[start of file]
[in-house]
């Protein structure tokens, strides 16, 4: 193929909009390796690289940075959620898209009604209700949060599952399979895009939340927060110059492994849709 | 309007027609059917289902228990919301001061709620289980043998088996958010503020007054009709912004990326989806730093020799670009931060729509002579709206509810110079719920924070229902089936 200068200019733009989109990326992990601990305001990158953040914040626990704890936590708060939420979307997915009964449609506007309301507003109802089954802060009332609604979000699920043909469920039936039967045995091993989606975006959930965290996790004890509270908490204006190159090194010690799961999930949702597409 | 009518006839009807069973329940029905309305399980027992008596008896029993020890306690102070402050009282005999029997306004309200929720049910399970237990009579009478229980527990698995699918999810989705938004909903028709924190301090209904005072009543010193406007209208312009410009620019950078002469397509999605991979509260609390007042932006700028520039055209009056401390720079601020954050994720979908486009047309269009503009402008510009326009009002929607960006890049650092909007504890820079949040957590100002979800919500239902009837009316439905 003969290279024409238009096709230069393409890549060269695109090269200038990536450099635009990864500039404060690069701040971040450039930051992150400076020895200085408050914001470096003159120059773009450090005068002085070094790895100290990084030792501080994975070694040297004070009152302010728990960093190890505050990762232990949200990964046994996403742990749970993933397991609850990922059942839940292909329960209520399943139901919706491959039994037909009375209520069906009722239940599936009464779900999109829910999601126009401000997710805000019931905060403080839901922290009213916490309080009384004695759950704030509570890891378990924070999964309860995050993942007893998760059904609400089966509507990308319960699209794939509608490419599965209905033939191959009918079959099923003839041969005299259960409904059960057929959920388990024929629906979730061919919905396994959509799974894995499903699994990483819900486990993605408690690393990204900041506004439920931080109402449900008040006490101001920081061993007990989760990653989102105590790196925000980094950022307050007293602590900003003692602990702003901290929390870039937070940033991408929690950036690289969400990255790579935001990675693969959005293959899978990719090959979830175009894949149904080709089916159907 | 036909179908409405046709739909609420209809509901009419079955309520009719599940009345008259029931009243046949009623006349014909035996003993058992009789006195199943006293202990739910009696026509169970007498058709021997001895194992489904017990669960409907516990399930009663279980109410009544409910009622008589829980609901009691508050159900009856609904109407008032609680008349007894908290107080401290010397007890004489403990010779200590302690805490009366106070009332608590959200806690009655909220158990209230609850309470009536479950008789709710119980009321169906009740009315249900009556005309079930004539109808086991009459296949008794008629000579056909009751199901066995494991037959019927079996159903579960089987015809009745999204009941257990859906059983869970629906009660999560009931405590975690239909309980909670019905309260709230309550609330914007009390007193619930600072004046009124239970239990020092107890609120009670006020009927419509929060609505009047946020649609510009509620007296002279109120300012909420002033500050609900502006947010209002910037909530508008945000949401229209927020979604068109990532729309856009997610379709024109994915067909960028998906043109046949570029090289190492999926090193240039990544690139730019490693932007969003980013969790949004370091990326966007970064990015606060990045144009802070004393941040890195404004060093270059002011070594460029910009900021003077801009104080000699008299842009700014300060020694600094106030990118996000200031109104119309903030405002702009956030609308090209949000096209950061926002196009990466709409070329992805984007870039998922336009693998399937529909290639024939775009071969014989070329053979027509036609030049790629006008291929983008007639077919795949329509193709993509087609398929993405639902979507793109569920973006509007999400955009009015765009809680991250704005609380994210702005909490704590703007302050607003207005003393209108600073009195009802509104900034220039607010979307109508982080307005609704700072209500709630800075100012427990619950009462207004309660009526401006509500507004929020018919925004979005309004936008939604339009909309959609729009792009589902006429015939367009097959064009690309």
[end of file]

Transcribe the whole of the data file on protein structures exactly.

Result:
[in-house]
């Protein structure tokens, strides 16, 4: 193929909009390796690289940075959620898209009604209700949060599952399979895009939340927060110059492994849709 | 309007027609059917289902228990919301001061709620289980043998088996958010503020007054009709912004990326989806730093020799670009931060729509002579709206509810110079719920924070229902089936 200068200019733009989109990326992990601990305001990158953040914040626990704890936590708060939420979307997915009964449609506007309301507003109802089954802060009332609604979000699920043909469920039936039967045995091993989606975006959930965290996790004890509270908490204006190159090194010690799961999930949702597409 | 009518006839009807069973329940029905309305399980027992008596008896029993020890306690102070402050009282005999029997306004309200929720049910399970237990009579009478229980527990698995699918999810989705938004909903028709924190301090209904005072009543010193406007209208312009410009620019950078002469397509999605991979509260609390007042932006700028520039055209009056401390720079601020954050994720979908486009047309269009503009402008510009326009009002929607960006890049650092909007504890820079949040957590100002979800919500239902009837009316439905 003969290279024409238009096709230069393409890549060269695109090269200038990536450099635009990864500039404060690069701040971040450039930051992150400076020895200085408050914001470096003159120059773009450090005068002085070094790895100290990084030792501080994975070694040297004070009152302010728990960093190890505050990762232990949200990964046994996403742990749970993933397991609850990922059942839940292909329960209520399943139901919706491959039994037909009375209520069906009722239940599936009464779900999109829910999601126009401000997710805000019931905060403080839901922290009213916490309080009384004695759950704030509570890891378990924070999964309860995050993942007893998760059904609400089966509507990308319960699209794939509608490419599965209905033939191959009918079959099923003839041969005299259960409904059960057929959920388990024929629906979730061919919905396994959509799974894995499903699994990483819900486990993605408690690393990204900041506004439920931080109402449900008040006490101001920081061993007990989760990653989102105590790196925000980094950022307050007293602590900003003692602990702003901290929390870039937070940033991408929690950036690289969400990255790579935001990675693969959005293959899978990719090959979830175009894949149904080709089916159907 | 036909179908409405046709739909609420209809509901009419079955309520009719599940009345008259029931009243046949009623006349014909035996003993058992009789006195199943006293202990739910009696026509169970007498058709021997001895194992489904017990669960409907516990399930009663279980109410009544409910009622008589829980609901009691508050159900009856609904109407008032609680008349007894908290107080401290010397007890004489403990010779200590302690805490009366106070009332608590959200806690009655909220158990209230609850309470009536479950008789709710119980009321169906009740009315249900009556005309079930004539109808086991009459296949008794008629000579056909009751199901066995494991037959019927079996159903579960089987015809009745999204009941257990859906059983869970629906009660999560009931405590975690239909309980909670019905309260709230309550609330914007009390007193619930600072004046009124239970239990020092107890609120009670006020009927419509929060609505009047946020649609510009509620007296002279109120300012909420002033500050609900502006947010209002910037909530508008945000949401229209927020979604068109990532729309856009997610379709024109994915067909960028998906043109046949570029090289190492999926090193240039990544690139730019490693932007969003980013969790949004370091990326966007970064990015606060990045144009802070004393941040890195404004060093270059002011070594460029910009900021003077801009104080000699008299842009700014300060020694600094106030990118996000200031109104119309903030405002702009956030609308090209949000096209950061926002196009990466709409070329992805984007870039998922336009693998399937529909290639024939775009071969014989070329053979027509036609030049790629006008291929983008007639077919795949329509193709993509087609398929993405639902979507793109569920973006509007999400955009009015765009809680991250704005609380994210702005909490704590703007302050607003207005003393209108600073009195009802509104900034220039607010979307109508982080307005609704700072209500709630800075100012427990619950009462207004309660009526401006509500507004929020018919925004979005309004936008939604339009909309959609729009792009589902006429015939367009097959064009690309």